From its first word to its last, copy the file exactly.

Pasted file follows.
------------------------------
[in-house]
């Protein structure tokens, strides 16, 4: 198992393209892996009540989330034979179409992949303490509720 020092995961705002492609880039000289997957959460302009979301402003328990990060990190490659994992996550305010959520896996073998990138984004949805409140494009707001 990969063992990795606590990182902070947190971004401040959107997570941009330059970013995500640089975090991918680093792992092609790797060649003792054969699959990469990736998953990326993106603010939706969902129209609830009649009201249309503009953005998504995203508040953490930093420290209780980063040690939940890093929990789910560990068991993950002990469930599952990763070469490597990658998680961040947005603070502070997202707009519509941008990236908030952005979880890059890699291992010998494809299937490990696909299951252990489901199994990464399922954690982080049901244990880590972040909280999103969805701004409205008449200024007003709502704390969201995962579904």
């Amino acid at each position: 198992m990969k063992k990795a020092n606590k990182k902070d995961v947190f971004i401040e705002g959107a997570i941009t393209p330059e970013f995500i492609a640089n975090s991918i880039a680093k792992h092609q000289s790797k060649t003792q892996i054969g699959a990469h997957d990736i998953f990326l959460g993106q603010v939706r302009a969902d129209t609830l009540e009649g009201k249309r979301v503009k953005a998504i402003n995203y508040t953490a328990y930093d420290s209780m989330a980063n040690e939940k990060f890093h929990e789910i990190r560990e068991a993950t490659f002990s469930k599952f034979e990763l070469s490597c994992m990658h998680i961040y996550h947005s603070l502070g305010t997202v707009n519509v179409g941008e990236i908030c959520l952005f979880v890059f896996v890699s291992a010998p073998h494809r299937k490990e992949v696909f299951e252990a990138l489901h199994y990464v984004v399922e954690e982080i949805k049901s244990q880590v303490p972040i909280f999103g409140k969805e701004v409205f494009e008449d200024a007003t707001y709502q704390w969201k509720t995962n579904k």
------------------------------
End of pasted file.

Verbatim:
[in-house]
């Protein structure tokens, strides 16, 4: 198992393209892996009540989330034979179409992949303490509720 020092995961705002492609880039000289997957959460302009979301402003328990990060990190490659994992996550305010959520896996073998990138984004949805409140494009707001 990969063992990795606590990182902070947190971004401040959107997570941009330059970013995500640089975090991918680093792992092609790797060649003792054969699959990469990736998953990326993106603010939706969902129209609830009649009201249309503009953005998504995203508040953490930093420290209780980063040690939940890093929990789910560990068991993950002990469930599952990763070469490597990658998680961040947005603070502070997202707009519509941008990236908030952005979880890059890699291992010998494809299937490990696909299951252990489901199994990464399922954690982080049901244990880590972040909280999103969805701004409205008449200024007003709502704390969201995962579904």
């Amino acid at each position: 198992m990969k063992k990795a020092n606590k990182k902070d995961v947190f971004i401040e705002g959107a997570i941009t393209p330059e970013f995500i492609a640089n975090s991918i880039a680093k792992h092609q000289s790797k060649t003792q892996i054969g699959a990469h997957d990736i998953f990326l959460g993106q603010v939706r302009a969902d129209t609830l009540e009649g009201k249309r979301v503009k953005a998504i402003n995203y508040t953490a328990y930093d420290s209780m989330a980063n040690e939940k990060f890093h929990e789910i990190r560990e068991a993950t490659f002990s469930k599952f034979e990763l070469s490597c994992m990658h998680i961040y996550h947005s603070l502070g305010t997202v707009n519509v179409g941008e990236i908030c959520l952005f979880v890059f896996v890699s291992a010998p073998h494809r299937k490990e992949v696909f299951e252990a990138l489901h199994y990464v984004v399922e954690e982080i949805k049901s244990q880590v303490p972040i909280f999103g409140k969805e701004v409205f494009e008449d200024a007003t707001y709502q704390w969201k509720t995962n579904k």